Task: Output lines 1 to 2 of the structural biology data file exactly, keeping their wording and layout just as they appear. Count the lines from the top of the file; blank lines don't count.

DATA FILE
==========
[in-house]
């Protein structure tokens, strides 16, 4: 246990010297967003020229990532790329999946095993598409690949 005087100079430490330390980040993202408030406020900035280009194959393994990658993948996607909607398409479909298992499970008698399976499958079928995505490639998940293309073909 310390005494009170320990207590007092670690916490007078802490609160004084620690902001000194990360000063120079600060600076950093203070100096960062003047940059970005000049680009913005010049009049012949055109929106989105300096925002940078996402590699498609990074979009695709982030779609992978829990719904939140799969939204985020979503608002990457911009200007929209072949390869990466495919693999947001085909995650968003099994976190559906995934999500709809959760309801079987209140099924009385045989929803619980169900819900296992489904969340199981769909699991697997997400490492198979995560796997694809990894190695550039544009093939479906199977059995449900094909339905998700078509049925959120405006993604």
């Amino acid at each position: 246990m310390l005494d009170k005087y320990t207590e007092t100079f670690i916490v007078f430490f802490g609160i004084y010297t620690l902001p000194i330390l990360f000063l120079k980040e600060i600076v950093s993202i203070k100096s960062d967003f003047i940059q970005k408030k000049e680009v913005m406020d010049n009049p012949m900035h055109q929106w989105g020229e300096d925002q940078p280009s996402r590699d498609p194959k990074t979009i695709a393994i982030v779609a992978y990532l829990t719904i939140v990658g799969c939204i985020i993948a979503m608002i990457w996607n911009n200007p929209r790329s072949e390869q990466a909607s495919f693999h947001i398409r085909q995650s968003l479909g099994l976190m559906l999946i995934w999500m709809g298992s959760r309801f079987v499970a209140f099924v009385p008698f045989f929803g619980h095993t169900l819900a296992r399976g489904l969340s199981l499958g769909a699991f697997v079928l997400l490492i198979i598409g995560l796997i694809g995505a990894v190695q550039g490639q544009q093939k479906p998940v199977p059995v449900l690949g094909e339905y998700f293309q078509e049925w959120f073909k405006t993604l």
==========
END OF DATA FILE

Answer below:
[in-house]
């Protein structure tokens, strides 16, 4: 246990010297967003020229990532790329999946095993598409690949 005087100079430490330390980040993202408030406020900035280009194959393994990658993948996607909607398409479909298992499970008698399976499958079928995505490639998940293309073909 310390005494009170320990207590007092670690916490007078802490609160004084620690902001000194990360000063120079600060600076950093203070100096960062003047940059970005000049680009913005010049009049012949055109929106989105300096925002940078996402590699498609990074979009695709982030779609992978829990719904939140799969939204985020979503608002990457911009200007929209072949390869990466495919693999947001085909995650968003099994976190559906995934999500709809959760309801079987209140099924009385045989929803619980169900819900296992489904969340199981769909699991697997997400490492198979995560796997694809990894190695550039544009093939479906199977059995449900094909339905998700078509049925959120405006993604």